JD Lovrenciear reports on what transpired at this much-anticipated event.
A large crowd crammed into the Tun Mohamed Suffian Auditorium at the University of Malaya’s Faculty of Law today for a forum on the Rome Statute, the treaty that established the International Criminal Court.
The event was attended by all sides of the political divide, members of the legal fraternity, academics and civil society activists.
What transpired at the forum was widely reported in various news media in the country indicating its relevance and critical importance in setting the direction of the future of the country.
The presence of students, professionals, academics and activists, including senior citizens revealed the intense public interest in the subject matter.
Panel members spoke frankly and courageously as they responded to the legal, constitutional and socio-political concerns that were raised. These included some of the issues that were brought up during the ongoing debates surrounding the U-turn in the process of ratifying the Rome Statute.
Among those who spoke were social anthropologist and veteran politician Syed Husin Ali, Attorney General Tommy Thomas, former ambassador and G25 member Noor Farida Ariffin and constitutional law expert Shaad Saleem Faruqi.
Others who spoke were lawyer Lim Wei Jiet from the University of Malaya and Universiti Kebangsaan Malaysia law graduate Asheeq Ali Sethi Alivi.
The speakers presented their perspectives on the issues and concerns including the need to resolve the stalemate.
It is understood that although the four academics who had penned the controversial memorandum advising the Conference of Rulers against signing the treaty were also invited to the forum, they did not even respond to the invitation. So they were unable to dispel any wrong perceptions or argue their case so that the public could better understand them.
What was most telling was the courage, determination and ability of the panel members in presenting articulating their concerns and expressing the nation’s hopes without skirting the core concerns or resorting to political correctness.
In this age when race, religion and sovereignty are being used, all panel members agreed on the need to see the Rome Statute through in the best interests of an increasingly democratised global playing field – which needs justice to operate beyond territoriality.
Noor Farida said the Rome Statute was not an isolated new threat as claimed. In fact, contrary to what has been peddled by certain quarters, Malaysia had also ratified the UN’s Genocide Convention 1948 which clearly did not allow sovereign immunity.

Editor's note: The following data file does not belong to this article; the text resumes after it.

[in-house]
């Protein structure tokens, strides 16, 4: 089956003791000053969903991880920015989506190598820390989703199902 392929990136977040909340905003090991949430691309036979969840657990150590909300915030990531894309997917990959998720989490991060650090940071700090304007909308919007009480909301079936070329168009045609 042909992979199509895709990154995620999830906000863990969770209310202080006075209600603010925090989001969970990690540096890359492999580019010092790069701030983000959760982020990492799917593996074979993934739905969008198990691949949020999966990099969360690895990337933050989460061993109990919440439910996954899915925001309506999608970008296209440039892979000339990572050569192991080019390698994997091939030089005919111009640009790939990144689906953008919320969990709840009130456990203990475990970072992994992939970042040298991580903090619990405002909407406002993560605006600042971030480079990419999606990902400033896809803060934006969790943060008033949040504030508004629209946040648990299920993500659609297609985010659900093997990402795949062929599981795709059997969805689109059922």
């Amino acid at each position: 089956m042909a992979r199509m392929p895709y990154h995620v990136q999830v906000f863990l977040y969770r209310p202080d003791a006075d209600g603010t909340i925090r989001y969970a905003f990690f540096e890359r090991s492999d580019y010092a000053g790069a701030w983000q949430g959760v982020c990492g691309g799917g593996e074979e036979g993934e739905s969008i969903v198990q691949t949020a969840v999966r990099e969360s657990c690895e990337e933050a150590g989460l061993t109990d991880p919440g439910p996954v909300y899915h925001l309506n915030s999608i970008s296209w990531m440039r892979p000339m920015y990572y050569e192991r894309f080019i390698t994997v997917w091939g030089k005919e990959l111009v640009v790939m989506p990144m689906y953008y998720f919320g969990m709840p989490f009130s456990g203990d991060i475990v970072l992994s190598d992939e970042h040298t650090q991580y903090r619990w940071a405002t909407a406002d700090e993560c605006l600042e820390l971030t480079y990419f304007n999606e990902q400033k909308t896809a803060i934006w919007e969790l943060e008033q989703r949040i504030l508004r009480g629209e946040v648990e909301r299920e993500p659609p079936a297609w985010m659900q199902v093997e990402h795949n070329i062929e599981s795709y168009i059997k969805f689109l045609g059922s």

Tommy Thomas clearly explained the facts inherent in the statute are of no threat whatsoever to any nation or its citizens including sovereign rulers except for those who have committed genocide, crimes against humanity, war crimes and aggression.
Instead, the statute would apply only in circumstances where an individual nation fails to take appropriate action such as police investigation of the crime and prosecution of those who have committed it.
In his hallmark no-holds-barred style, Syed Husin noted that the fears expressed by certain quarters here hold no water given the fact that even monarchies in Japan, Sweden and Denmark had ratified the Rome Statute.
Shad Saleem Faruqi agreed with the other panel members about the “truth casuality brought about by the fake news brigade”. He expounded on the Federal Constitution of Malaysia, pointing out there was no advantage in not ratifying the statute. Instead, he highlighted the real advantages of signing the treaty.
This forum has prompted Malaysians to take stock of the direction of the nation. We cannot afford to be overwhelmed by the drummed-up warnings that race, religion and rulers are being threatened.
Malaysia does not have a choice. We have become globally networked in a community of nations, together in the global fight against crimes that threaten civilisation.
We have to arrest our fears; we have to stop those who manipulate issues of race, religion, rulers and even the ringgit (ie the use of people’s money for selfish agendas).
The bottom line is simply this: if we are earnest and have no stained hands that smell of genocide, crimes against humanity, war crimes and aggression, why would we fear the Rome Statute?
The general sentiment that permeated the auditorium was one of demanding that the government of the day not succumb to road blocks. Those present appeared determined to fulfil their national duty to make Malaysia a living, thriving democracy that capitalises on the wealth of diversity and its unique constitutional monarchy.
It is essential for society, the rulers and the political elites to be united in building our nation.
The four academics who penned their controversial memorandum for the rulers’ purview have a duty to all Malaysians to explain their thoughts and findings.
Meanwhile, our Federal Constitution must be the ultimate measure of how we must move forward on the road to the Rome Statute. Anything less would be betraying this nation and denying its future and place in the global community of nations.